For alum Gina Valentino, it was love at first sight when she stepped onto the University at Albany campus. It only took halfway through the campus tour for her to declare to her parents, “This is where I’m going to college.” But Valentino, who initially applied to over 20 colleges in her search for schools, did not come to this decision easily. After considering several private universities, she began to realize the magnitude the cost of college can bear.
“I started receiving financial information from these schools in the mail,” Valentino said. “I saw the $60,000 per year price tag. As an 18 year old living at home, with no expenses besides the occasional trip to the mall or movie theater, I didn’t realize how exorbitant that was.”
Valentino’s parents suggested her to consider SUNY, her father’s close friend having attended UAlbany years before.
“I was torn between the idea of going to college in the city and having Manhattan at my fingertips and having a campus experience,” Valentino said. “UAlbany’s location in the state capital and fountains on campus reminded me of NYC. A city feel with a campus life was the perfect combination for me.”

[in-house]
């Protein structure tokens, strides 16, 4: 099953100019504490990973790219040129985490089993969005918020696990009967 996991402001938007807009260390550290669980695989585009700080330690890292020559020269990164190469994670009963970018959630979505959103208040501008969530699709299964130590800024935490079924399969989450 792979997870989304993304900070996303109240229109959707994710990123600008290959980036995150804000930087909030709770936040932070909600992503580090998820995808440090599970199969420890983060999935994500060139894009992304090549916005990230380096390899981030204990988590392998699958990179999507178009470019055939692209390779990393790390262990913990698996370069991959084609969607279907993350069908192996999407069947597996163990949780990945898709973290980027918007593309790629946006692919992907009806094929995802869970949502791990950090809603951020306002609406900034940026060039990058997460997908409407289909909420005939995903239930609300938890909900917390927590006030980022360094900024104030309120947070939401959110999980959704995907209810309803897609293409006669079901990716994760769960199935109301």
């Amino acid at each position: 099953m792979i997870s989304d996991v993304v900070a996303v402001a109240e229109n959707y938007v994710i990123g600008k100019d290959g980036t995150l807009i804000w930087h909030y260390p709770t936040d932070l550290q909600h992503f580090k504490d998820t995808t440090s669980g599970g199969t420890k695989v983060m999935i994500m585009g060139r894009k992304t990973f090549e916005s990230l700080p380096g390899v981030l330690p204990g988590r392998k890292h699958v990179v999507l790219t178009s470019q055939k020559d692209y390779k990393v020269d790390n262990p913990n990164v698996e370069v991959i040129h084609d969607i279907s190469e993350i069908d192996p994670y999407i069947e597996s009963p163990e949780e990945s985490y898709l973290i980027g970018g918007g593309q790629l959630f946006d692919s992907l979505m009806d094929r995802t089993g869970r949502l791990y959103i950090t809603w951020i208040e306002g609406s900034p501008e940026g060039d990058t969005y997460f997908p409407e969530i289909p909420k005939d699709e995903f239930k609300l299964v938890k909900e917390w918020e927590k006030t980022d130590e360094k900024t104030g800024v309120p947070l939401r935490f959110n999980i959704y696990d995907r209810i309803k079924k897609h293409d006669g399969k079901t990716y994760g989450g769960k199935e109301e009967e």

The rest is history. In 2010 Valentino began her freshman year at UAlbany, being admitted in the Honors College, led by Dr. Jeffrey Haugaard, and declaring journalism as her major to express her passion for writing.
“My professors at SUNY taught me how to become a more skillful writer, and about the importance of standing out in such a competitive field,” Valentino said. “One of my mentors in college was the director of the Honors College at UAlbany. His passion for his students and for higher education inspired me and encouraged me to be a better student and person.”